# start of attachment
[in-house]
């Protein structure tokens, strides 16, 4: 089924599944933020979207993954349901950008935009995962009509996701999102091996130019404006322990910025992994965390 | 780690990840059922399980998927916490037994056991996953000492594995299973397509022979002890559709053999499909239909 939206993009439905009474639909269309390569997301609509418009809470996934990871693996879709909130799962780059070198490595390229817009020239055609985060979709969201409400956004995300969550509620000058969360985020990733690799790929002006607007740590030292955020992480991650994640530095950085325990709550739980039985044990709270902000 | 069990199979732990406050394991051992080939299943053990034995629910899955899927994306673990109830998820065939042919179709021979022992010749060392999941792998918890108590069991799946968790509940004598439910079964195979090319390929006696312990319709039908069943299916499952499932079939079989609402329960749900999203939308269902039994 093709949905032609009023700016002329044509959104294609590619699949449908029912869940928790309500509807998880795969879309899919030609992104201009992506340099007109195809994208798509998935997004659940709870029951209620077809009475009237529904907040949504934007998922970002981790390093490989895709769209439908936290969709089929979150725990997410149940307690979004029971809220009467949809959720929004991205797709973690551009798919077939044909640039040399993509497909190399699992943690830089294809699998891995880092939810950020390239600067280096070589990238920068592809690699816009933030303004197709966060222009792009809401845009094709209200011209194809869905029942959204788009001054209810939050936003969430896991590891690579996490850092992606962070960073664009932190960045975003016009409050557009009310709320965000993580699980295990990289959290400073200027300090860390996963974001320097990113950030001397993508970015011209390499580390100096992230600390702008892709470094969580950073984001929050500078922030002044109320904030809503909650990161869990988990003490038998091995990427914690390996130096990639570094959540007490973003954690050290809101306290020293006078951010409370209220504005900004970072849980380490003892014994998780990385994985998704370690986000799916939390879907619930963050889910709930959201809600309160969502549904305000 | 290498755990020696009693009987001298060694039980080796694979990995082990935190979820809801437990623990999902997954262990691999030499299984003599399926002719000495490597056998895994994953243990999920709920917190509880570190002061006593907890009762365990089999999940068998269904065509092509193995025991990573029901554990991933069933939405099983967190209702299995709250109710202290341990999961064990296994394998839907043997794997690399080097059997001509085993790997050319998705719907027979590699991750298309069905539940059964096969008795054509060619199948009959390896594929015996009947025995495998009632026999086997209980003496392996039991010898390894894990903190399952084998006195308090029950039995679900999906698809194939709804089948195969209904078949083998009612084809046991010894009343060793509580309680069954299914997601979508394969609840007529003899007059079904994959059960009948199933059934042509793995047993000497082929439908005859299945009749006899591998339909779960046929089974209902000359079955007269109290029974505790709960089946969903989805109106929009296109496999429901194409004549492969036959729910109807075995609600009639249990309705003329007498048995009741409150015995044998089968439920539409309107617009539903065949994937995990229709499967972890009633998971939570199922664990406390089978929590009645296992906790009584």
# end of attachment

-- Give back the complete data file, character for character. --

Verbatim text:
[in-house]
């Protein structure tokens, strides 16, 4: 089924599944933020979207993954349901950008935009995962009509996701999102091996130019404006322990910025992994965390 | 780690990840059922399980998927916490037994056991996953000492594995299973397509022979002890559709053999499909239909 939206993009439905009474639909269309390569997301609509418009809470996934990871693996879709909130799962780059070198490595390229817009020239055609985060979709969201409400956004995300969550509620000058969360985020990733690799790929002006607007740590030292955020992480991650994640530095950085325990709550739980039985044990709270902000 | 069990199979732990406050394991051992080939299943053990034995629910899955899927994306673990109830998820065939042919179709021979022992010749060392999941792998918890108590069991799946968790509940004598439910079964195979090319390929006696312990319709039908069943299916499952499932079939079989609402329960749900999203939308269902039994 093709949905032609009023700016002329044509959104294609590619699949449908029912869940928790309500509807998880795969879309899919030609992104201009992506340099007109195809994208798509998935997004659940709870029951209620077809009475009237529904907040949504934007998922970002981790390093490989895709769209439908936290969709089929979150725990997410149940307690979004029971809220009467949809959720929004991205797709973690551009798919077939044909640039040399993509497909190399699992943690830089294809699998891995880092939810950020390239600067280096070589990238920068592809690699816009933030303004197709966060222009792009809401845009094709209200011209194809869905029942959204788009001054209810939050936003969430896991590891690579996490850092992606962070960073664009932190960045975003016009409050557009009310709320965000993580699980295990990289959290400073200027300090860390996963974001320097990113950030001397993508970015011209390499580390100096992230600390702008892709470094969580950073984001929050500078922030002044109320904030809503909650990161869990988990003490038998091995990427914690390996130096990639570094959540007490973003954690050290809101306290020293006078951010409370209220504005900004970072849980380490003892014994998780990385994985998704370690986000799916939390879907619930963050889910709930959201809600309160969502549904305000 | 290498755990020696009693009987001298060694039980080796694979990995082990935190979820809801437990623990999902997954262990691999030499299984003599399926002719000495490597056998895994994953243990999920709920917190509880570190002061006593907890009762365990089999999940068998269904065509092509193995025991990573029901554990991933069933939405099983967190209702299995709250109710202290341990999961064990296994394998839907043997794997690399080097059997001509085993790997050319998705719907027979590699991750298309069905539940059964096969008795054509060619199948009959390896594929015996009947025995495998009632026999086997209980003496392996039991010898390894894990903190399952084998006195308090029950039995679900999906698809194939709804089948195969209904078949083998009612084809046991010894009343060793509580309680069954299914997601979508394969609840007529003899007059079904994959059960009948199933059934042509793995047993000497082929439908005859299945009749006899591998339909779960046929089974209902000359079955007269109290029974505790709960089946969903989805109106929009296109496999429901194409004549492969036959729910109807075995609600009639249990309705003329007498048995009741409150015995044998089968439920539409309107617009539903065949994937995990229709499967972890009633998971939570199922664990406390089978929590009645296992906790009584």